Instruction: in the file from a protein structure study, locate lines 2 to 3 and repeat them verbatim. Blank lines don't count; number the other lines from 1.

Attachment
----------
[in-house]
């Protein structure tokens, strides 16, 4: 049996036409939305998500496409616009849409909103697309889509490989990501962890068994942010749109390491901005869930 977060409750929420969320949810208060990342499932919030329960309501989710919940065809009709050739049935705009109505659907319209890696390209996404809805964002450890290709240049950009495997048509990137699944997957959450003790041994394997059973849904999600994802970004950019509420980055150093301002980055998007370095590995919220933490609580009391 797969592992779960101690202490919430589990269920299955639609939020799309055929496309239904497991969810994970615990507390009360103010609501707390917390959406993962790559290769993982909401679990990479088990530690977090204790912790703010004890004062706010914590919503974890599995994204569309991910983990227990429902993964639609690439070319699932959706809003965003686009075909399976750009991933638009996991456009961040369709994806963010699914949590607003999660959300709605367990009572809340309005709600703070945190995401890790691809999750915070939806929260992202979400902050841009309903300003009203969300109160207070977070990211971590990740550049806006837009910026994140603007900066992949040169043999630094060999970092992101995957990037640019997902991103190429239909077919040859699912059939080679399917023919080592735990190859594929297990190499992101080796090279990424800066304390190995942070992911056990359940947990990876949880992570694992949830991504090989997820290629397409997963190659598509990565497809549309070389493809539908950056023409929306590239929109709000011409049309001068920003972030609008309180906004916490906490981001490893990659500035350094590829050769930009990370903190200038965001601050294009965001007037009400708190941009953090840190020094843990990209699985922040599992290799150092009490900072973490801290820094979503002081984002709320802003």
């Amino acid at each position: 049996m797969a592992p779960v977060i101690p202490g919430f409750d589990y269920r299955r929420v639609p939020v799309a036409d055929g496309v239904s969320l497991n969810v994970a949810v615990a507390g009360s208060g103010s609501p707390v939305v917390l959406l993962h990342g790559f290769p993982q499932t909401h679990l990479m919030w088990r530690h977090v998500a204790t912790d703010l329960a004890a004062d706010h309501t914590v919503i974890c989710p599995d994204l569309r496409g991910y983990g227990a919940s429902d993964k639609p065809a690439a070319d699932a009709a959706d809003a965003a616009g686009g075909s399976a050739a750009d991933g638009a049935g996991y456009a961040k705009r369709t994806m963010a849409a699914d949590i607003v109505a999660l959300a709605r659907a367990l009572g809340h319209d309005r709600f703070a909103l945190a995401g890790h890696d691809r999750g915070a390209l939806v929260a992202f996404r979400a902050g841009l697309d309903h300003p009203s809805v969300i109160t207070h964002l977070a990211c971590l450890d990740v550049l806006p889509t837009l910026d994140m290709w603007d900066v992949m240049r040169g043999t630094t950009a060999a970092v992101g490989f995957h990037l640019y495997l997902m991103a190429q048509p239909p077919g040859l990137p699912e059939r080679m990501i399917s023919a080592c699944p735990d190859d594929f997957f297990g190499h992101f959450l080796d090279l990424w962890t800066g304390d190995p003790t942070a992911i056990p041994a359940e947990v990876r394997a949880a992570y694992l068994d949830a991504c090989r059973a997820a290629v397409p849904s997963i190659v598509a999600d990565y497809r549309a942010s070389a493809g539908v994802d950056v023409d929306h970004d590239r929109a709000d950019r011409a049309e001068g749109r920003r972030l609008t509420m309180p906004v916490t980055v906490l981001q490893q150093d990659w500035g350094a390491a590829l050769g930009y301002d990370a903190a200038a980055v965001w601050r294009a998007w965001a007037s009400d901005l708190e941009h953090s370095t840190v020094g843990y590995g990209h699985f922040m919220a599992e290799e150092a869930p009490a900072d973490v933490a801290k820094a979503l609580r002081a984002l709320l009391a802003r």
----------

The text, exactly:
């Protein structure tokens, strides 16, 4: 049996036409939305998500496409616009849409909103697309889509490989990501962890068994942010749109390491901005869930 977060409750929420969320949810208060990342499932919030329960309501989710919940065809009709050739049935705009109505659907319209890696390209996404809805964002450890290709240049950009495997048509990137699944997957959450003790041994394997059973849904999600994802970004950019509420980055150093301002980055998007370095590995919220933490609580009391 797969592992779960101690202490919430589990269920299955639609939020799309055929496309239904497991969810994970615990507390009360103010609501707390917390959406993962790559290769993982909401679990990479088990530690977090204790912790703010004890004062706010914590919503974890599995994204569309991910983990227990429902993964639609690439070319699932959706809003965003686009075909399976750009991933638009996991456009961040369709994806963010699914949590607003999660959300709605367990009572809340309005709600703070945190995401890790691809999750915070939806929260992202979400902050841009309903300003009203969300109160207070977070990211971590990740550049806006837009910026994140603007900066992949040169043999630094060999970092992101995957990037640019997902991103190429239909077919040859699912059939080679399917023919080592735990190859594929297990190499992101080796090279990424800066304390190995942070992911056990359940947990990876949880992570694992949830991504090989997820290629397409997963190659598509990565497809549309070389493809539908950056023409929306590239929109709000011409049309001068920003972030609008309180906004916490906490981001490893990659500035350094590829050769930009990370903190200038965001601050294009965001007037009400708190941009953090840190020094843990990209699985922040599992290799150092009490900072973490801290820094979503002081984002709320802003």
């Amino acid at each position: 049996m797969a592992p779960v977060i101690p202490g919430f409750d589990y269920r299955r929420v639609p939020v799309a036409d055929g496309v239904s969320l497991n969810v994970a949810v615990a507390g009360s208060g103010s609501p707390v939305v917390l959406l993962h990342g790559f290769p993982q499932t909401h679990l990479m919030w088990r530690h977090v998500a204790t912790d703010l329960a004890a004062d706010h309501t914590v919503i974890c989710p599995d994204l569309r496409g991910y983990g227990a919940s429902d993964k639609p065809a690439a070319d699932a009709a959706d809003a965003a616009g686009g075909s399976a050739a750009d991933g638009a049935g996991y456009a961040k705009r369709t994806m963010a849409a699914d949590i607003v109505a999660l959300a709605r659907a367990l009572g809340h319209d309005r709600f703070a909103l945190a995401g890790h890696d691809r999750g915070a390209l939806v929260a992202f996404r979400a902050g841009l697309d309903h300003p009203s809805v969300i109160t207070h964002l977070a990211c971590l450890d990740v550049l806006p889509t837009l910026d994140m290709w603007d900066v992949m240049r040169g043999t630094t950009a060999a970092v992101g490989f995957h990037l640019y495997l997902m991103a190429q048509p239909p077919g040859l990137p699912e059939r080679m990501i399917s023919a080592c699944p735990d190859d594929f997957f297990g190499h992101f959450l080796d090279l990424w962890t800066g304390d190995p003790t942070a992911i056990p041994a359940e947990v990876r394997a949880a992570y694992l068994d949830a991504c090989r059973a997820a290629v397409p849904s997963i190659v598509a999600d990565y497809r549309a942010s070389a493809g539908v994802d950056v023409d929306h970004d590239r929109a709000d950019r011409a049309e001068g749109r920003r972030l609008t509420m309180p906004v916490t980055v906490l981001q490893q150093d990659w500035g350094a390491a590829l050769g930009y301002d990370a903190a200038a980055v965001w601050r294009a998007w965001a007037s009400d901005l708190e941009h953090s370095t840190v020094g843990y590995g990209h699985f922040m919220a599992e290799e150092a869930p009490a900072d973490v933490a801290k820094a979503l609580r002081a984002l709320l009391a802003r």